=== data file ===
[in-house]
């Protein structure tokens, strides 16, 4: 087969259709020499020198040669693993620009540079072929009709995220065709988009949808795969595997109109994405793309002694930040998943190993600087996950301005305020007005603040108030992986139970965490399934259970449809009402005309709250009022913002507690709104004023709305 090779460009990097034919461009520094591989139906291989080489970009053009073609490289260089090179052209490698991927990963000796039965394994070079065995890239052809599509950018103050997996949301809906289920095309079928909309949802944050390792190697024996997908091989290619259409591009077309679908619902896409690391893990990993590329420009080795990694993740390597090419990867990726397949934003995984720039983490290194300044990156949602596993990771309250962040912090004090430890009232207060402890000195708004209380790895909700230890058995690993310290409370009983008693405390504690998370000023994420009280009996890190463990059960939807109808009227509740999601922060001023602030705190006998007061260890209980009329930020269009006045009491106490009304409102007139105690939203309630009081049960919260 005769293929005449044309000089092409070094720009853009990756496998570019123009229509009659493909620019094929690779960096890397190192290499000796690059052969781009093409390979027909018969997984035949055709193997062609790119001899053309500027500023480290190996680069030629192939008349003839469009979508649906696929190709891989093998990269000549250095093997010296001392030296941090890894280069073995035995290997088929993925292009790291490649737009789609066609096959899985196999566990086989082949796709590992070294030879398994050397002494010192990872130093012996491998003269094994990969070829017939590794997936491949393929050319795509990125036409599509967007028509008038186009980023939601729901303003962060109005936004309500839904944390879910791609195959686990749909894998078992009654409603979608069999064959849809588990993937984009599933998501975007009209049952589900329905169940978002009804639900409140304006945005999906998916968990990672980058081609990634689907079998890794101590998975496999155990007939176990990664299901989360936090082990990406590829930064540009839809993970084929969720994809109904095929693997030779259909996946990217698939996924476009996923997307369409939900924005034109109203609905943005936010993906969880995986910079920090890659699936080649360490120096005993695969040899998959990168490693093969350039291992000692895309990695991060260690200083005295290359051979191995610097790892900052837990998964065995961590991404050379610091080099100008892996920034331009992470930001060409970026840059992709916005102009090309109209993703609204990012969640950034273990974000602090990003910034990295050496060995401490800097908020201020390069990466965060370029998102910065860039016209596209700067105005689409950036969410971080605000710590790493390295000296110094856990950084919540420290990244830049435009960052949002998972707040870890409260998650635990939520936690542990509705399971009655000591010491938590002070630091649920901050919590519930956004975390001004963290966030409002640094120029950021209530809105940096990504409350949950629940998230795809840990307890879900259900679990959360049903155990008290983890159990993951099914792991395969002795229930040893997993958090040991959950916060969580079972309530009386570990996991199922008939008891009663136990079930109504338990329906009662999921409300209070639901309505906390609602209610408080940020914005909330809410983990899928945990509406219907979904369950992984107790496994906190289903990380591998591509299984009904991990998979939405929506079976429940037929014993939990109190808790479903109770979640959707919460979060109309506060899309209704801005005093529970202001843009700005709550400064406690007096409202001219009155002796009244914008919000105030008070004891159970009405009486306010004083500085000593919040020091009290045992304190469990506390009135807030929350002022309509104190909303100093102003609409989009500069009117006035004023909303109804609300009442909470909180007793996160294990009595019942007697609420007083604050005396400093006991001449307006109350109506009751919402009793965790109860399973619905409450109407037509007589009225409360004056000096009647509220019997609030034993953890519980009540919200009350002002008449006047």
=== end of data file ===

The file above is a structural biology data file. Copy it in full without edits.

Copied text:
[in-house]
């Protein structure tokens, strides 16, 4: 087969259709020499020198040669693993620009540079072929009709995220065709988009949808795969595997109109994405793309002694930040998943190993600087996950301005305020007005603040108030992986139970965490399934259970449809009402005309709250009022913002507690709104004023709305 090779460009990097034919461009520094591989139906291989080489970009053009073609490289260089090179052209490698991927990963000796039965394994070079065995890239052809599509950018103050997996949301809906289920095309079928909309949802944050390792190697024996997908091989290619259409591009077309679908619902896409690391893990990993590329420009080795990694993740390597090419990867990726397949934003995984720039983490290194300044990156949602596993990771309250962040912090004090430890009232207060402890000195708004209380790895909700230890058995690993310290409370009983008693405390504690998370000023994420009280009996890190463990059960939807109808009227509740999601922060001023602030705190006998007061260890209980009329930020269009006045009491106490009304409102007139105690939203309630009081049960919260 005769293929005449044309000089092409070094720009853009990756496998570019123009229509009659493909620019094929690779960096890397190192290499000796690059052969781009093409390979027909018969997984035949055709193997062609790119001899053309500027500023480290190996680069030629192939008349003839469009979508649906696929190709891989093998990269000549250095093997010296001392030296941090890894280069073995035995290997088929993925292009790291490649737009789609066609096959899985196999566990086989082949796709590992070294030879398994050397002494010192990872130093012996491998003269094994990969070829017939590794997936491949393929050319795509990125036409599509967007028509008038186009980023939601729901303003962060109005936004309500839904944390879910791609195959686990749909894998078992009654409603979608069999064959849809588990993937984009599933998501975007009209049952589900329905169940978002009804639900409140304006945005999906998916968990990672980058081609990634689907079998890794101590998975496999155990007939176990990664299901989360936090082990990406590829930064540009839809993970084929969720994809109904095929693997030779259909996946990217698939996924476009996923997307369409939900924005034109109203609905943005936010993906969880995986910079920090890659699936080649360490120096005993695969040899998959990168490693093969350039291992000692895309990695991060260690200083005295290359051979191995610097790892900052837990998964065995961590991404050379610091080099100008892996920034331009992470930001060409970026840059992709916005102009090309109209993703609204990012969640950034273990974000602090990003910034990295050496060995401490800097908020201020390069990466965060370029998102910065860039016209596209700067105005689409950036969410971080605000710590790493390295000296110094856990950084919540420290990244830049435009960052949002998972707040870890409260998650635990939520936690542990509705399971009655000591010491938590002070630091649920901050919590519930956004975390001004963290966030409002640094120029950021209530809105940096990504409350949950629940998230795809840990307890879900259900679990959360049903155990008290983890159990993951099914792991395969002795229930040893997993958090040991959950916060969580079972309530009386570990996991199922008939008891009663136990079930109504338990329906009662999921409300209070639901309505906390609602209610408080940020914005909330809410983990899928945990509406219907979904369950992984107790496994906190289903990380591998591509299984009904991990998979939405929506079976429940037929014993939990109190808790479903109770979640959707919460979060109309506060899309209704801005005093529970202001843009700005709550400064406690007096409202001219009155002796009244914008919000105030008070004891159970009405009486306010004083500085000593919040020091009290045992304190469990506390009135807030929350002022309509104190909303100093102003609409989009500069009117006035004023909303109804609300009442909470909180007793996160294990009595019942007697609420007083604050005396400093006991001449307006109350109506009751919402009793965790109860399973619905409450109407037509007589009225409360004056000096009647509220019997609030034993953890519980009540919200009350002002008449006047």